Alexandrite was discovered in 1830 in Russia’s Ural Mountains and is one of the rarest gemstones to source, particularly in large sizes. Because of its scarcity, alexandrite is a relatively expensive member of the chrysoberyl family. It shares its status as a June birthstone with cultured pearl and moonstone.
- Mineral: Chrysoberyl
- Chemistry: BeAl2O4
- Color: Bluish green in daylight, purplish red in incandescent light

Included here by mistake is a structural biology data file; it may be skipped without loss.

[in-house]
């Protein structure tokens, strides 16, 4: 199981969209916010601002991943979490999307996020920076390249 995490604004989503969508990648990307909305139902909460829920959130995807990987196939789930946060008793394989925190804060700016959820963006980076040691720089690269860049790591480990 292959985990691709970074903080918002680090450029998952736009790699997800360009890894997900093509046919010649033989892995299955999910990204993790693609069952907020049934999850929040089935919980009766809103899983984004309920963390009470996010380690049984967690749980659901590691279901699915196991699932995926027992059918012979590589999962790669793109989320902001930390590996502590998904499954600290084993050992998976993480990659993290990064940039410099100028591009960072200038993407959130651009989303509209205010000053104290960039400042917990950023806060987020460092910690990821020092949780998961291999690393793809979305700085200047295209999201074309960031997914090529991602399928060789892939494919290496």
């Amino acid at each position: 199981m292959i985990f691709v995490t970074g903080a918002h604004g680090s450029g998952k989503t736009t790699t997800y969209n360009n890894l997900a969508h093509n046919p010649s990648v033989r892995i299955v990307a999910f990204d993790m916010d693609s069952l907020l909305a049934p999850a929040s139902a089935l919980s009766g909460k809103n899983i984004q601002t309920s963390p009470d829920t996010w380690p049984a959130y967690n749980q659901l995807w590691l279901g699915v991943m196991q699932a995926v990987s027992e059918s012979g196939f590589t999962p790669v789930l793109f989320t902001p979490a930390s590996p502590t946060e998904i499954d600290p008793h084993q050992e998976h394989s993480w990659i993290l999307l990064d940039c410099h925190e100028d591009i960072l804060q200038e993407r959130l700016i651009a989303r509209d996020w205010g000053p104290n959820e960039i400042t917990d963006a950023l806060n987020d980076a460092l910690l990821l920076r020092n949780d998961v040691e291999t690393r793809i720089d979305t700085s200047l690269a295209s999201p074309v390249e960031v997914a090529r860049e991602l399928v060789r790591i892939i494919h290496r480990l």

- Refractive Index: 1.746 to 1.755
- Birefringence: 0.008 to 0.010
- Specific Gravity: 3.73
- Mohs Hardness: 8.5
Alexandrite, with its chameleon-like qualities, is a rare variety of the mineral chrysoberyl.
Its color can be a lovely green in daylight or fluorescent light, changing to brownish or purplish red in the incandescent light from a lamp or candle flame. This is a result of the complex way the mineral absorbs light.
Alexandrite is also a strongly pleochroic gem, which means it can show different colors when viewed from different directions.